PRA stands for Progressive Retinal Atrophy. It is a general term for the group of diseases causing
degeneration of the retina, leading to loss of vision. The form of this disorder in Labradors is prcd
(Progressive Rod-Cone Degeneration). This leads first to the loss of night vision and then to complete
RD/OSD stands for Retinal Dysplasia-retinal folds (RD). Retinal folds can cause blindness in a dog if not
corrected by surgery. OSD (OculoSkeletal Dysplasia) is a serious inherited syndrome that causes severe
condition in which the dogs show a variety of skeletal malformations, including shortened limbs (dwarfism),
and blindness at an early age; the blindness results from a generalized malformation of the retina that
causes a partial or full retinal detachment and cataracts.

EIC stands for Exercise-Induced Collapse. It is a devastating genetic disorder causing the affected dog to
suffer from loss of muscle control following extreme exercise. This disorder is caused by a mutation in the
Dyamin 1 gene. Because EIC is a recessive disorder, a dog must have two copies of the mutation in order for
the disease to manifest itself. Typically an affected dog begins to show symptoms between 5 months and 3
years of age.

DM stands for Degenerative myelopathy is a progressive disease, meaning that dogs get slowly weaker and
weaker over a four to six month period of time following diagnosis. Degenerative myelopathy usually affects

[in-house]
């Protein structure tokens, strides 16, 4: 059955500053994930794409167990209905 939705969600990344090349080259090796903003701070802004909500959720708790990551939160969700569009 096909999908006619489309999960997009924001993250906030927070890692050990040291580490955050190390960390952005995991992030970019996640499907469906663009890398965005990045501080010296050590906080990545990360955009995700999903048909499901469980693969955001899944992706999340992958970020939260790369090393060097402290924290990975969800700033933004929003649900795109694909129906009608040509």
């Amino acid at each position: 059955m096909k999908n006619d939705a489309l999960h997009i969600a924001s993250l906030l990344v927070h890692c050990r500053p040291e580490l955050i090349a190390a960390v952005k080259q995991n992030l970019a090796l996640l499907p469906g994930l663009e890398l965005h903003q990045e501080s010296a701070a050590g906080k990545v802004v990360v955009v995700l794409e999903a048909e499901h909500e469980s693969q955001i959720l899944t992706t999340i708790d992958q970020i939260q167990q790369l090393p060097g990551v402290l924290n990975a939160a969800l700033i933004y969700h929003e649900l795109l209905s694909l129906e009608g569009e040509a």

the hind legs first, but muscle weakness can spread to the front legs as well. Dogs with degenerative
myelopathy may begin to stumble frequently as they become progressively weaker due to nerve damage.
Eventually, dogs with degenerative myelopathy will lose control of their bladder and bowels. As the disease
moves into its final stages, symptoms of weakness, trembling and stumbling will begin to affect the front
legs as well.  

CNM stands for Centronuclear Myopathy. Puppies are born apparently normal, however, it quickly becomes
evident that there is a problem. The puppy will often not gain weight due to decreased muscle tone in the
esophagus. By age 2 to 5 months the disease has usually progressed to display the full range of symptoms,
including a loss of muscle tone and control, an awkward gait and extreme exercise in tolerance. This
condition gets worse in cold conditions. There is not cure for CNM, although the dog can live a normal life
span, their muscles tissue will never develop properly.  
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Cystinuria is a genetic defect in which the kidney is not able to process a basic amino acid, cystine, correctly.
Affected dogs are born with this condition but in most cases it takes many years before things get bad
enough that we notice it.
Over time, the unprocessed cystine in the urine clumps together to form stones. These stones can block the
urinary tract. This is a life-threatening condition and requires surgery.
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